this time, brother Syd most likely came into contact with the series and its most important
character, Old Bill, about this time—if he had not already read the series on his own (Syd was a
voracious reader!). Although there is no hard evidence, it seems clear that Syd decided that
Old Bill would be the perfect character for himself to occupy, if the chance ever arose, and
probably kept that desire in the back of his head from 1918 onwards.
During 1923-24, Syd had left the Chaplin studios with his final film there, The Pilgrim, and was
taking secondary character roles, such as Judd in Her Temporary Husband, Freddy Wetherill in
The Galloping Fish, Dick Trayle in The Perfect Trapper and, most importantly, Winky in The
Rendezvous. This last proved to be his tryout of the Old Bill character, for it’s even hard to tell
photos of Winky and Old Bill apart. The Rendezvous, from a novel by Madeleine Ruthven, was a
Russian story of star-crossed lovers banished to Siberia, where the wife dies, leaving an only
child, Vera, who is subsequently forced into marriage with a Cossack chief, then saved from this
fate by an American soldier. The character of “Winky” does not appear in the novel and was
effectively added to the screenplay for what reason is unknown—possibly for comic relief.
Winky is a sidekick to Conrad Nagel’s Walter Stanford, the American soldier, and therefore, can
be identified as an American soldier of the WWI era.
Having tried out this preview of Bairnsfather’s Old Bill character in The Rendezvous then, Syd
would be required only to tweek the costume a bit in order to effectively create a nice portrayal
of Bairnsfather’s gruff and grumbly Old Bill. The film iteration of this story must have been one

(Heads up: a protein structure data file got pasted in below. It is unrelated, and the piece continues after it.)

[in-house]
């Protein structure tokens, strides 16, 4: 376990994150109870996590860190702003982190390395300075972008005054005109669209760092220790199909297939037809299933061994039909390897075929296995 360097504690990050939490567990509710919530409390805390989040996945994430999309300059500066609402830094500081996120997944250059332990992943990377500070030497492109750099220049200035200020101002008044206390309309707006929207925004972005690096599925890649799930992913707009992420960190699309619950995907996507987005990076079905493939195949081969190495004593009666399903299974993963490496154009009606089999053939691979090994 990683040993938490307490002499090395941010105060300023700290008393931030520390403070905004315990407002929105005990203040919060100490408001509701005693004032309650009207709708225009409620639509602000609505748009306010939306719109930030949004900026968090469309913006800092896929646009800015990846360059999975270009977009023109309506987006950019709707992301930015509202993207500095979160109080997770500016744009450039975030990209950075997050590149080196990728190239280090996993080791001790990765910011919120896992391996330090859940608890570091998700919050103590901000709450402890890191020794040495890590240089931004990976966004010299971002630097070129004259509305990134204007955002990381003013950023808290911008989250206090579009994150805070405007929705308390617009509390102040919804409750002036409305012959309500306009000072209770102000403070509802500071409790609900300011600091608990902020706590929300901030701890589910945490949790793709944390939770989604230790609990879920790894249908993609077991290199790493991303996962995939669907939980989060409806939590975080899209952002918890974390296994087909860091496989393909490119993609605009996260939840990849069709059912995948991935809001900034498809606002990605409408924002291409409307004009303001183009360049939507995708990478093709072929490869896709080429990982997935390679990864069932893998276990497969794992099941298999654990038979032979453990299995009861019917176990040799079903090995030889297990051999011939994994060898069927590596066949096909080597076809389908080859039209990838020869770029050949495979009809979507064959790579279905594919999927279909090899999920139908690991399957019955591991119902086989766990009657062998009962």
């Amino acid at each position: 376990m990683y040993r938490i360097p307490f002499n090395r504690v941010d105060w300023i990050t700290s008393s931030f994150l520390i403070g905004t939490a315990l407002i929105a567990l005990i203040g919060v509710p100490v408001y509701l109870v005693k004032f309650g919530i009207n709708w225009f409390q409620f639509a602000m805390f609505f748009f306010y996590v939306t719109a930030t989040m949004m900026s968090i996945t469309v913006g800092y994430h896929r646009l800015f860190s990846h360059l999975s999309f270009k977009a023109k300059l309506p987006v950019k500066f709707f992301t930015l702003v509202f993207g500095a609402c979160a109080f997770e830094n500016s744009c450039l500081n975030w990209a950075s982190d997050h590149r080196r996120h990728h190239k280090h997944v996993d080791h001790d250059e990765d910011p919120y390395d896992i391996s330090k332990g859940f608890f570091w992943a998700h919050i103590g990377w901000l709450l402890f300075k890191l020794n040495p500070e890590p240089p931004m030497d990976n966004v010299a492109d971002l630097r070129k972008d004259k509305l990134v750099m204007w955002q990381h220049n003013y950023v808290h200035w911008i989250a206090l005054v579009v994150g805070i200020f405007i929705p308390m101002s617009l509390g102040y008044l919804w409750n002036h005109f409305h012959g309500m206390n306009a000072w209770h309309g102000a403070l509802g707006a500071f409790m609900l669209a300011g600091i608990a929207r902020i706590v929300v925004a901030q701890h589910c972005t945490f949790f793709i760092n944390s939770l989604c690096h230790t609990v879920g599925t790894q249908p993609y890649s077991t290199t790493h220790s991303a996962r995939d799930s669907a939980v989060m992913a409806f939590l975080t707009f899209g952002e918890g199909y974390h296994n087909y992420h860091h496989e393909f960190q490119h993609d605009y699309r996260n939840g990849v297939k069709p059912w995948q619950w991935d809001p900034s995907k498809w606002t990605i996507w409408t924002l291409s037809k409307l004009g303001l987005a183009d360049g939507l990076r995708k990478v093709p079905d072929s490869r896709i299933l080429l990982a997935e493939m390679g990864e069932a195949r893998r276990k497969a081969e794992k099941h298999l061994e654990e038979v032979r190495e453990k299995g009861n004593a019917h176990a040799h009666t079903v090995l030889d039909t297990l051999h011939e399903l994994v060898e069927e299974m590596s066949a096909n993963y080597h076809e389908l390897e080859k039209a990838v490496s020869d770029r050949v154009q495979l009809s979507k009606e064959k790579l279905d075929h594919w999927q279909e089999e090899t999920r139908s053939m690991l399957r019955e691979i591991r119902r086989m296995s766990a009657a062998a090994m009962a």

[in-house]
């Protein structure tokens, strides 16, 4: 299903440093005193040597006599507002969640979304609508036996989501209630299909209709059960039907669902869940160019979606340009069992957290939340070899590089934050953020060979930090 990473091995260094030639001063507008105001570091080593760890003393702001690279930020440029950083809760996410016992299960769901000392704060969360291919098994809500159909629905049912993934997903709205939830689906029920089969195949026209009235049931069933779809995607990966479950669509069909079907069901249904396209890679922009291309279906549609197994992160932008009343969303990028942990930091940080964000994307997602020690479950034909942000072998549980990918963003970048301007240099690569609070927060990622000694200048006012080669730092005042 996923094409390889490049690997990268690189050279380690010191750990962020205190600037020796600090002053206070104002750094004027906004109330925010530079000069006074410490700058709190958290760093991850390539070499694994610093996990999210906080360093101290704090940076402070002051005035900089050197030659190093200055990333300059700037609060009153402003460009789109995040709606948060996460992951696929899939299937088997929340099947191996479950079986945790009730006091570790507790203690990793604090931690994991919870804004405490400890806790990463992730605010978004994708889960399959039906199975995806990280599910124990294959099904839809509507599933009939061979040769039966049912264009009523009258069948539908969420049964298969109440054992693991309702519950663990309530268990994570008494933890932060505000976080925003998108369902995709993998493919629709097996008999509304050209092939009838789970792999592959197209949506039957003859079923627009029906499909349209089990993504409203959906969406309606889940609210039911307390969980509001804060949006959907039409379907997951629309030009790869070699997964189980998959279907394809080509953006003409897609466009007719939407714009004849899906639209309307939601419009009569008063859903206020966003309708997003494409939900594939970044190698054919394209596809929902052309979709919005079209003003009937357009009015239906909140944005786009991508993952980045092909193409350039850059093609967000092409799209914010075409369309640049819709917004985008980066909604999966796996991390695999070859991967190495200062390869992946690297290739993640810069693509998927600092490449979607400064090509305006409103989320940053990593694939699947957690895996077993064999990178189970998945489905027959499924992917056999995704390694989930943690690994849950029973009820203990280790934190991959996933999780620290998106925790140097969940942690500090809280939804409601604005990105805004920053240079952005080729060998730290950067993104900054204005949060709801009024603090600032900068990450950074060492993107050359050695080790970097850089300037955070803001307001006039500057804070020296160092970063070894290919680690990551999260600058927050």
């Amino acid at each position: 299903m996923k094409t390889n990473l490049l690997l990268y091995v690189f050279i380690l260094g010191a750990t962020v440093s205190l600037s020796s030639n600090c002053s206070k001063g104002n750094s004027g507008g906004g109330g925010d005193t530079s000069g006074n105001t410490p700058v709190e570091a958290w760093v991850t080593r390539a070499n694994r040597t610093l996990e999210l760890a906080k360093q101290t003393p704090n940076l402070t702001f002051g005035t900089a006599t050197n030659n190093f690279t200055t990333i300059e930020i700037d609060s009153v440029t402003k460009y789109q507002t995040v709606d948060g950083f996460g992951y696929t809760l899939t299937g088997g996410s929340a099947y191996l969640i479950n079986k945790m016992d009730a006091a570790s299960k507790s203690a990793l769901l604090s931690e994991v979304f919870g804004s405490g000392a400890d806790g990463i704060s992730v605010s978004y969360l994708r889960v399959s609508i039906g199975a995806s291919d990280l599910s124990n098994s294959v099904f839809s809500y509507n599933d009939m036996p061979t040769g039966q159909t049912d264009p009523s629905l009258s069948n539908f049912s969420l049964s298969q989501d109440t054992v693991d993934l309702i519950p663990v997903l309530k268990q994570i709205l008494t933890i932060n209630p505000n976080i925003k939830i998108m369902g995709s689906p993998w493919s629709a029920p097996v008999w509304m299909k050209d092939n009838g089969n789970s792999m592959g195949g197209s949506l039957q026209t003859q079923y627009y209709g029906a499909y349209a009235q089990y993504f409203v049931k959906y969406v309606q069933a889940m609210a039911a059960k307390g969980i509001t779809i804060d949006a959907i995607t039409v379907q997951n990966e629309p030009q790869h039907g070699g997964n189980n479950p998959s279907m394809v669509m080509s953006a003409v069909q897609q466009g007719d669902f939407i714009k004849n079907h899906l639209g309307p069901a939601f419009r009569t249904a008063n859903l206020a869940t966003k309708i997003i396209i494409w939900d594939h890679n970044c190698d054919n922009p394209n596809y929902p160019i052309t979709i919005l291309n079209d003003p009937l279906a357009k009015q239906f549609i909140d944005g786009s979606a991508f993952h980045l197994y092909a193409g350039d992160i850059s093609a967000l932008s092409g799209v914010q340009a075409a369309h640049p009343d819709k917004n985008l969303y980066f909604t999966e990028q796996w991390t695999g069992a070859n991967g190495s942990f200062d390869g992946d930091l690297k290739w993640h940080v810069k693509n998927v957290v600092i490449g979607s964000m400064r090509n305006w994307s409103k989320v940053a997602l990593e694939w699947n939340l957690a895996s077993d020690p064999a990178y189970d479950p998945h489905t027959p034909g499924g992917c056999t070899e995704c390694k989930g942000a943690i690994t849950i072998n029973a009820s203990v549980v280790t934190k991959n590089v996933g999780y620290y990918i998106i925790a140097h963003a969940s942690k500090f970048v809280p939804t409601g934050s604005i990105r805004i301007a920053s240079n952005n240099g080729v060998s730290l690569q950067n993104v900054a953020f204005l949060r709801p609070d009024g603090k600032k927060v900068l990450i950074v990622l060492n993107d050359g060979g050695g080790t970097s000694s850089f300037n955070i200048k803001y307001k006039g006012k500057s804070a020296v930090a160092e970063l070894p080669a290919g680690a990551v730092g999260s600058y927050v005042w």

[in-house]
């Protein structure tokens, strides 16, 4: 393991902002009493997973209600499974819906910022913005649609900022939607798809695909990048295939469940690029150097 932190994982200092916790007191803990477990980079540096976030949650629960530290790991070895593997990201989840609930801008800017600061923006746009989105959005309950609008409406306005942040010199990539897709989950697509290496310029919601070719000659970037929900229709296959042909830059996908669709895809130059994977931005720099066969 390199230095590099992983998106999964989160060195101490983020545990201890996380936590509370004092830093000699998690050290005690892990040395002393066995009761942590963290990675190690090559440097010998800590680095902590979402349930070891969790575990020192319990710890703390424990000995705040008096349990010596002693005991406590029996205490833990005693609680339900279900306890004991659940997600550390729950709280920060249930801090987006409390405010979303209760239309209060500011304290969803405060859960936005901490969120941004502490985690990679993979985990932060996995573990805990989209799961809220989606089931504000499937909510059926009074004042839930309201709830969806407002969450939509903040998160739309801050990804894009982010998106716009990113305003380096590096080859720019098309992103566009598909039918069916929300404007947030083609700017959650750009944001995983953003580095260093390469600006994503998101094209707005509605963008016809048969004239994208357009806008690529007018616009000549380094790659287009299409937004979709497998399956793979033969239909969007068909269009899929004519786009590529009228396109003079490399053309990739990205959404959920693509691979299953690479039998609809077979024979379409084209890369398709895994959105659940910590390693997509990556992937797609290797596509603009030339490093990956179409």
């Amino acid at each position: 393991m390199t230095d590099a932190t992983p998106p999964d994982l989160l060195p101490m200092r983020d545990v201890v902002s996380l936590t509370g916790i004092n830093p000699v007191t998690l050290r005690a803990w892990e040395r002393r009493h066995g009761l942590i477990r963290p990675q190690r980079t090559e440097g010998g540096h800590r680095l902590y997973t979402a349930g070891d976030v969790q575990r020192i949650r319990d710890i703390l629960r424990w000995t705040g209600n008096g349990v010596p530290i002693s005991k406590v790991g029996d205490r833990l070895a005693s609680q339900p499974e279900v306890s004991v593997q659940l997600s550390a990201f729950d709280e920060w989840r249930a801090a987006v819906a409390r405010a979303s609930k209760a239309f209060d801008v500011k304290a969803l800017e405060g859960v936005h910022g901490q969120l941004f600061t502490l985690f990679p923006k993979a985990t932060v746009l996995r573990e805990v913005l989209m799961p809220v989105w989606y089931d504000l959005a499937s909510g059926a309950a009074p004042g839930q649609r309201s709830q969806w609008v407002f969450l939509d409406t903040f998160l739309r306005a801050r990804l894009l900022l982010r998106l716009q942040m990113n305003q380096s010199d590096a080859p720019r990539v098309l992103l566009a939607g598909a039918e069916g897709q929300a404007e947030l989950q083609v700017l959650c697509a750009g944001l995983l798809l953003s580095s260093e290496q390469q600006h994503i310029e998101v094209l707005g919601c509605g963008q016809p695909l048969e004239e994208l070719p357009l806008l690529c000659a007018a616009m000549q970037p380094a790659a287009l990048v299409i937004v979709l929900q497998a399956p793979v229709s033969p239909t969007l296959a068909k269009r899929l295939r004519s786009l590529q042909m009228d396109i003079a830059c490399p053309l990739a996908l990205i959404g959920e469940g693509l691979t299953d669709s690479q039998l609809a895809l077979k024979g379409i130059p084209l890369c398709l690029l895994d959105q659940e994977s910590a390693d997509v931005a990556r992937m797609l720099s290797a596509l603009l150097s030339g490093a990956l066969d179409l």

that Syd fought for very persistently, because it’s doubtful that Warner Bros. would have been
all too interested in the story of British tommies in a war everyone wanted to forget, whether it
was a comedy or not. Syd, however, played his cards right and presented Warners with two
money-makers beforehand—The Man on the Box and Oh! What a Nurse!, so perhaps he had
proven his importance to the studio enough by then for it to grant him the opportunity he had
planned for over seven years! Bairnsfather himself agreed to do all the graphic elements for
the publicity department, making this a sanctioned adaptation, so Syd took his by now well-
developed understanding of Old Bill and ran with it.
The differences between Winky and Old Bill may only be the differences between an American
doughboy and a British tommy, for they are slight. When Old Bill is in the trenches and it is
raining, he is in full tommy kit, including a large overcoat, helmet, backpack and messenger bag.
Both characters wear long mufflers around their necks, with Winky’s being a lighter color than
Bill’s, both have walrus-type mustaches, gaiters, etc. And, of course, there are differences in
the uniform itself, which can only be noticed on close inspection. All in all, it is very easy to see
that Winky was Syd’s on-screen rehearsal of the Old Bill character and his mannerisms. Both
were comic characters—exaggerated portrayals of the “type” of soldier each represented—and
one easily moved right into the other just two years later.